More information

Lecture 16 November 10, 2011. Metal-catalyzed cross-coupling reactions:

Lecture 16 November 10, 2011. Metal-catalyzed cross-coupling reactions: Metal-catalyzed cross-coupling reactions: Lecture 16 November 10, 2011 Let s move on now to talk about other metal-catalyzed cross-coupling reactions. All of these reactions involve the formation of a

More information

SN2 Ionic Substitution Reactions

SN2 Ionic Substitution Reactions SN2 Ionic Substitution Reactions Chem 14D Winter 2005 SN2 Ionic Substitution Reactions Substitution can occur in organic compounds that have an electronegative atom or group bonded to an sp 3 hybridized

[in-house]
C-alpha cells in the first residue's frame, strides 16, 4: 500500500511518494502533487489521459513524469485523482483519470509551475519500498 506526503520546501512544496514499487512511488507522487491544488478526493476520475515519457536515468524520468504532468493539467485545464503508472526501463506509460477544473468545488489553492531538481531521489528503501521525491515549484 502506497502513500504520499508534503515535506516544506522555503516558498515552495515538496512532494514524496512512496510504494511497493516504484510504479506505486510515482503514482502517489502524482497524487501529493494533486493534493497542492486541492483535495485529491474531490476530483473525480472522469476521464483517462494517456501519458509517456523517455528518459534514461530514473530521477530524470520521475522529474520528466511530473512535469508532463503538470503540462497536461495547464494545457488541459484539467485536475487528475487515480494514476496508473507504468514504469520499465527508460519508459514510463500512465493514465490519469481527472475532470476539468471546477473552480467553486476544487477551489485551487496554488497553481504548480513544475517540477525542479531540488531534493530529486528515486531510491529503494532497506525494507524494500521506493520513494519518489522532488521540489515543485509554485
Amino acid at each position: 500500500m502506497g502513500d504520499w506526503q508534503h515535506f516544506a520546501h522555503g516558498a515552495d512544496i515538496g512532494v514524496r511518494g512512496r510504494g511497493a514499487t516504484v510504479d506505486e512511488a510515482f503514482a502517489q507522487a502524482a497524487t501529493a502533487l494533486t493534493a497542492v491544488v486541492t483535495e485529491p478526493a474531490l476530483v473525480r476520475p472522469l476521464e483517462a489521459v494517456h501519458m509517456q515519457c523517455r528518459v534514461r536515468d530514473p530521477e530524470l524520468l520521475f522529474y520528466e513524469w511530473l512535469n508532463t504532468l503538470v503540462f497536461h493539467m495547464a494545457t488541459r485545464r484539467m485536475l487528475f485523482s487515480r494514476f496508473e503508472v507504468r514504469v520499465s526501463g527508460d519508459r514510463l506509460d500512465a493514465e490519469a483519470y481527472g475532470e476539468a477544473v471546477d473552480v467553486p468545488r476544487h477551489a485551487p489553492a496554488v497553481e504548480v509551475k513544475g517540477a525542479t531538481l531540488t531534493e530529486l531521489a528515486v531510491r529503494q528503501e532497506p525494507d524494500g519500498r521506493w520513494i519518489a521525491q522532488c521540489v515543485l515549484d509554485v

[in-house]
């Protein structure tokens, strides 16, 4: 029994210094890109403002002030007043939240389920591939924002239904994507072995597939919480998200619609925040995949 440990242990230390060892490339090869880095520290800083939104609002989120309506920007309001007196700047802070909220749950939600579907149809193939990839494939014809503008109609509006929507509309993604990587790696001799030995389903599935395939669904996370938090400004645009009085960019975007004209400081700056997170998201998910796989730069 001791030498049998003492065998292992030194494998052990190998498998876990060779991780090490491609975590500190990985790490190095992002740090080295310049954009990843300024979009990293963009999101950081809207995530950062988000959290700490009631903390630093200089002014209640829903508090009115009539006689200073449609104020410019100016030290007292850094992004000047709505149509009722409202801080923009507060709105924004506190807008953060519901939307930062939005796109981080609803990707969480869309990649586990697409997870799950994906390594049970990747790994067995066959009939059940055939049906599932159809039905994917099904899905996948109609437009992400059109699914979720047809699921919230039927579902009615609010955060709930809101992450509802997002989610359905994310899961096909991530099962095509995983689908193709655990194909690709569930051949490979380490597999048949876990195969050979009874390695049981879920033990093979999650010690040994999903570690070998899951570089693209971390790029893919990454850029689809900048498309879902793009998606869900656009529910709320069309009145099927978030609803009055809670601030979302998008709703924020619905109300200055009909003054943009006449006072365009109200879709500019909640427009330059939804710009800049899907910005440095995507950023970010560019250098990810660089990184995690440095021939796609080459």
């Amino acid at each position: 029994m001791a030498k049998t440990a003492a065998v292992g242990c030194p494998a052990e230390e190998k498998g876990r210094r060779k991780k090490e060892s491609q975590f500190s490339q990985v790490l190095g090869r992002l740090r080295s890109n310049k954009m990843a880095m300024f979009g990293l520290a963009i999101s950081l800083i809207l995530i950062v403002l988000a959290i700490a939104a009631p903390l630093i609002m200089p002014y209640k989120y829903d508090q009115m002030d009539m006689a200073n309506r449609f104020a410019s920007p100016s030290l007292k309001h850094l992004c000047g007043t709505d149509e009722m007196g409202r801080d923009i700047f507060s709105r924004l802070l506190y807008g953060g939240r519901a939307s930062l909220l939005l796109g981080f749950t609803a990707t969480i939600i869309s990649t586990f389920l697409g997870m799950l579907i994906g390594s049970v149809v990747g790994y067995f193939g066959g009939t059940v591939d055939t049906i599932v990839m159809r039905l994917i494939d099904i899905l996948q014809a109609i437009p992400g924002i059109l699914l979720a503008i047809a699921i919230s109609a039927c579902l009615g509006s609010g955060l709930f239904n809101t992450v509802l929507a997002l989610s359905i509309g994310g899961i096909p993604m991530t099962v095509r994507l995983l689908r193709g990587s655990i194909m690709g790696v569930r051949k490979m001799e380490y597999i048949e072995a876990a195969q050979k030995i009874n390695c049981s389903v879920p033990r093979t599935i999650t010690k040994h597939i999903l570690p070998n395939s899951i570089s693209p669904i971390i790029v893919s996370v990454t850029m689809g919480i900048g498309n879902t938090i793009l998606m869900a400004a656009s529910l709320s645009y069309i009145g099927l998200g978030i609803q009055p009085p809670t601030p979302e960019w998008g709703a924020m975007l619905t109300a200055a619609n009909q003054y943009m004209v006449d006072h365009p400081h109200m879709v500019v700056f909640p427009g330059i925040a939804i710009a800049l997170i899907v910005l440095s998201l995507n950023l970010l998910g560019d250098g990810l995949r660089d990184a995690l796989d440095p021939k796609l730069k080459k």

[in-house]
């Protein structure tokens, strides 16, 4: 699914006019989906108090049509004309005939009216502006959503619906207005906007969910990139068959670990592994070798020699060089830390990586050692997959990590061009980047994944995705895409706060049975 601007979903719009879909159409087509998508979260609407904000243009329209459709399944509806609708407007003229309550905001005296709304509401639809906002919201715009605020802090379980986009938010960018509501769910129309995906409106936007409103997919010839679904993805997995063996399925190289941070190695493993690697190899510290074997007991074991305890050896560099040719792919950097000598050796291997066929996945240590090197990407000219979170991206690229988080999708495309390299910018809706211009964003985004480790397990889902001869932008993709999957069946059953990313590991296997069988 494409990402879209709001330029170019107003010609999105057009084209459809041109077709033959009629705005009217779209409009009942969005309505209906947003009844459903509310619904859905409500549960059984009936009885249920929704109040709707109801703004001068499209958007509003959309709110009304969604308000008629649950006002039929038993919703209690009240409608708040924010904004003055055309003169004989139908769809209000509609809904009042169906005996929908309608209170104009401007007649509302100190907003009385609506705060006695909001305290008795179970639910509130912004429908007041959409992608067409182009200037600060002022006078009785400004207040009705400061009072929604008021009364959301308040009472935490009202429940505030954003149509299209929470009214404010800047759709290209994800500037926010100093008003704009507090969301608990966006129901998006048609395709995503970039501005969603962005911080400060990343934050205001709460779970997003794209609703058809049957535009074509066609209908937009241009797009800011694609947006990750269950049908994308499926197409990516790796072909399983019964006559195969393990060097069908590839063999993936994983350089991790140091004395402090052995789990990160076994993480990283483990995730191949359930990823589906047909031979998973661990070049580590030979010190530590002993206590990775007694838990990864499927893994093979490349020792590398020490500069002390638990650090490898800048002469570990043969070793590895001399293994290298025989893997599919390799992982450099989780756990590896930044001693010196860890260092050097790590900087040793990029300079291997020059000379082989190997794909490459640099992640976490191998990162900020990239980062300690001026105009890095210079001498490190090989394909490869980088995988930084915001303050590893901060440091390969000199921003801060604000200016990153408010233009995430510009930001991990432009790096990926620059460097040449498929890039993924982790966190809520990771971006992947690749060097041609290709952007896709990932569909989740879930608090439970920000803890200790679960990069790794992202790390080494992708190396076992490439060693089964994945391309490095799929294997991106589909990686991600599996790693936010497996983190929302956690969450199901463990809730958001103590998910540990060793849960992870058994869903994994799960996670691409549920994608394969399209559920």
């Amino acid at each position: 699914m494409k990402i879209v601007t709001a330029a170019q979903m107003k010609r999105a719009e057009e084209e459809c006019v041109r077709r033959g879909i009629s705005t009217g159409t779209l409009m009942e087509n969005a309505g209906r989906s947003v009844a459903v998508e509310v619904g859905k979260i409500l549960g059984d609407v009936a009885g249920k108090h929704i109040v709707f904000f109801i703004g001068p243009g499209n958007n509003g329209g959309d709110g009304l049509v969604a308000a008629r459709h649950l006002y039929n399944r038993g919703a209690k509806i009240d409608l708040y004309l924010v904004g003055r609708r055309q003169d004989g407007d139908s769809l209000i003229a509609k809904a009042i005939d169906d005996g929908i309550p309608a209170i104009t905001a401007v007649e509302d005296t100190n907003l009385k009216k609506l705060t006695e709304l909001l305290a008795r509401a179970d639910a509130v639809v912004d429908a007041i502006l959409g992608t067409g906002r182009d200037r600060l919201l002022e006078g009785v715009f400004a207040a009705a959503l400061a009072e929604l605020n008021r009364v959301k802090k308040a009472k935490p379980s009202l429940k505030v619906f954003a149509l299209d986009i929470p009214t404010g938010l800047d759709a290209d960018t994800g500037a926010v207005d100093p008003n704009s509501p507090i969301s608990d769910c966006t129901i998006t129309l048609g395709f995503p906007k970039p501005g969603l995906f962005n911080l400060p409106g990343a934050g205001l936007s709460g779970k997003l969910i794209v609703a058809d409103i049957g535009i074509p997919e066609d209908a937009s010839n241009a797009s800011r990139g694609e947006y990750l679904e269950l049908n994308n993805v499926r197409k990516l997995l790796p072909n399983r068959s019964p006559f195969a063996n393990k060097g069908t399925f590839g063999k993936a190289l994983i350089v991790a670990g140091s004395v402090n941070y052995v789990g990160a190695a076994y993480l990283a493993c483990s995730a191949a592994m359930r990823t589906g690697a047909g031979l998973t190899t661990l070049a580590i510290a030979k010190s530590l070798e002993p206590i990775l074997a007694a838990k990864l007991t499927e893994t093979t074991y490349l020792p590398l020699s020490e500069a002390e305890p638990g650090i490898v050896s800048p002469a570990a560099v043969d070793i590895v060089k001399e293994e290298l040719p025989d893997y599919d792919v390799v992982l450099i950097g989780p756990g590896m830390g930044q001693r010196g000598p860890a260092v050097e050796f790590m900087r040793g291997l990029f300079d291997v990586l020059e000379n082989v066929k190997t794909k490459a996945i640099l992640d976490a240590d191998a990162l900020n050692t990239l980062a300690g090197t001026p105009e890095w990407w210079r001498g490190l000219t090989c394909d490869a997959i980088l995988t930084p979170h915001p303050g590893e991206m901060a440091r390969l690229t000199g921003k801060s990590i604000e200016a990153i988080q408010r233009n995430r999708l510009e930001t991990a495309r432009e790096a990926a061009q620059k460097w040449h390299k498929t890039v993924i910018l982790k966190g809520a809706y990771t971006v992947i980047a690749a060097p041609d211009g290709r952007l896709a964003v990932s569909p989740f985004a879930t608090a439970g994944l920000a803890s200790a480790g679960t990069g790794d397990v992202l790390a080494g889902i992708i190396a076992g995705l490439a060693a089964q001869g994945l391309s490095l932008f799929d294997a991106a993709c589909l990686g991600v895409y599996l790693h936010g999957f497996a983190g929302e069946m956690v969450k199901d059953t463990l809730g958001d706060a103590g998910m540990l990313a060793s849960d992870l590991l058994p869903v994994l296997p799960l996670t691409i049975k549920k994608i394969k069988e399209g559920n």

More information

Chapter 11 Homework and practice questions Reactions of Alkyl Halides: Nucleophilic Substitutions and Eliminations

Chapter 11 Homework and practice questions Reactions of Alkyl Halides: Nucleophilic Substitutions and Eliminations Chapter 11 Homework and practice questions Reactions of Alkyl Halides: Nucleophilic Substitutions and Eliminations SHORT ANSWER Exhibit 11-1 Circle your response in each set below. 1. Circle the least

More information

Chapter 11. Free Radical Reactions

Chapter 11. Free Radical Reactions hapter 11 Free Radical Reactions A free radical is a species containing one or more unpaired electrons Free radicals are electron-deficient species, but they are usually uncharged, so their chemistry is

More information